Wednesday Dec 05, 2007

Lighttpd SMF troubles

We came across an issue recently when running Lighttpd with /dev/poll on Solaris under SMF. You would start the service and immediately the CPU would peg at 100% and the Lighttpd error log would fill up with the message "(server.c.1429) fdevent_poll failed: Invalid argument". 

 SMF (The Solaris Service Management Facility) allows the deployer of a service to specify which user and group the processes that belong to the service should run under. In this case Lighttpd was being started as user webservd with group webservd. This would be similar to logging on to a system as webservd and then running the lighttpd executable. When we did exactly that we saw the same problem as we did when running under SMF. If we started Lighttpd as root with the same config file it ran fine and no errors were logged. So the problem came down to starting Lighttpd as webservd with /dev/poll specified as the event handler in the Lighttpd config file.

The workaround is to start Lighttpd as root and specify the user name and group for Lighttpd to run under through the Lighttpd config file. This is fairly standard practice for starting both Lighttpd and Apache. If you've run into this problem then it's maybe because you've somehow obtained a Service Manifest file that specifies "webservd" as the user and group. The easy way to modify the service so that Lighttpd is started as root is to create a copy of the current manifest and in the copy remove the entire <method_credential> that you'll see here:

...
...

<exec_method
  type='method'
  name='start'
  exec='/opt/coolstack/lib/svc/method/svc-csklighttpd start'
  timeout_seconds='60'>
  <method_context>
    <method_credential
      user='webservd' group='webservd'
      privileges='basic,!proc_session,!proc_info,!file_link_any,net_privaddr' />
  </method_context>
</exec_method>
...
...

 
You can leave the <method_context> and </method_context> tags with nothing between or you can delete the closing tag and use an empty tag i.e.: <method_context /> Just don't remove it as it's a useful marker. The above snippet is from an example that I saw when I first came across this issue, yours maybe different but in which case hopefully you wrote it and understand how to change it.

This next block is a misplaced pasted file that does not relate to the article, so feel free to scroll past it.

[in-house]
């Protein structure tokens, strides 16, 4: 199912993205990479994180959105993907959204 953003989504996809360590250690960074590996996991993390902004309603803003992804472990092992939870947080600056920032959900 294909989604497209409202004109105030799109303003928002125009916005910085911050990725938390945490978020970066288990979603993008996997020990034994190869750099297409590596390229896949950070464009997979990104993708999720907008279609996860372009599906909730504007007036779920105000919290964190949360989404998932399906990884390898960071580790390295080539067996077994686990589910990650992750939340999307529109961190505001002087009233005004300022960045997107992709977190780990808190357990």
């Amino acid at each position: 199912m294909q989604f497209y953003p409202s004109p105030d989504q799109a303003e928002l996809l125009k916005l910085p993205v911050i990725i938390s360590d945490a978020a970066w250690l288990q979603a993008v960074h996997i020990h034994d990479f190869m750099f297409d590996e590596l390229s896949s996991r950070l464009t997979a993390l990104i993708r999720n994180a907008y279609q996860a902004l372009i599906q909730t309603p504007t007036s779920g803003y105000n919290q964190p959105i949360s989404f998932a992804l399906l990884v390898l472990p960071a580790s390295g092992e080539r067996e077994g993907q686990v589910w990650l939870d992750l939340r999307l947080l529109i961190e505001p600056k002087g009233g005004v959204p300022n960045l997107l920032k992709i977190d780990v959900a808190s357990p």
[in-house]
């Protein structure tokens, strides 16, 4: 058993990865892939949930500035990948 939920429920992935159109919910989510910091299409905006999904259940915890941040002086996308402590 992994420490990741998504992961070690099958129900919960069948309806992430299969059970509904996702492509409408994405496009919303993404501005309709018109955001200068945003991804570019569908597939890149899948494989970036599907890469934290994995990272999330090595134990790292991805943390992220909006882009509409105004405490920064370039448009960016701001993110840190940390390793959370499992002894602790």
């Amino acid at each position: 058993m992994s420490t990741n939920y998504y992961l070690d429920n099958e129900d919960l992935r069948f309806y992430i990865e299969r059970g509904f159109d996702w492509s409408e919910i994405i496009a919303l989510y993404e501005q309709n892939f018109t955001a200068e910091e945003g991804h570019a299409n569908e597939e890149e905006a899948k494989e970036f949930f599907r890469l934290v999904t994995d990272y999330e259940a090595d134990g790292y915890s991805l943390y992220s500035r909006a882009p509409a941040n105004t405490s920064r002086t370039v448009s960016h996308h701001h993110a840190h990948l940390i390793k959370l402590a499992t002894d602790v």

What you are left with is:

...
...
<exec_method
  type='method'
  name='start'
  exec='/opt/coolstack/lib/svc/method/svc-csklighttpd start'
  timeout_seconds='60'>
  <method_context />
</exec_method>
...
...


Once you've changed the copy of the manifest, import it using svccfg as follows:

svccfg -v import <manifest filename>

This will take a snapshot of the current state of the service and name it previous then delete all of the entries that you removed from the copy of the manifest. They will be named start/group, start/user, start/privileges plus a few others that would have been set to their default values. It will then take another snapshot of the service and call it last-import. Finally it will "refresh" the service, which means pushing out the changes to the running service. If the Lighttpd service was running it will probably go to the state called "Maintenance" at this point. It's best to disable and enable the service after a refresh (see the man page for svcadm) so you should do that now. Lighttpd should then be running correctly.

I'll post some example Manifests on another blog entry.

Root Cause

It turns out that when Solaris 10 came along, this same problem was seen when using /dev/poll and when starting Lighttpd as root . Lighttpd is written such that it bases it's maximum number of connections on the number of File Descriptors available to the process, the result is that all of the available File Descriptors are locked away for use when creating connections and none are left  for /dev/poll to use and therefore every call to /dev/poll results in an error. A more detailed discussion is available on this thread on the Sun forums. A workaround was added to Lighttpd that effectively sets the max connections to 10 less that the max File descriptors. Unfortunately it only works for the root user as the number of connections for a non-root user is set in a different code path. See Lighttpd ticket 1465. We are working on getting a workaround added for non-root users so watch this space.

Oh, and also, if the process has it's max File Descriptors set to say 65535 and you specify server.max-fds = 1000 in the Lighttpd config file, Lighttpd will reset the max number of File Descriptors available to it to 1000. So you can't get around the problem simply by specifying a lower number for server.max-fds than what should be available to the process (according to ulimit -n in the shell from which you start Lighttpd).

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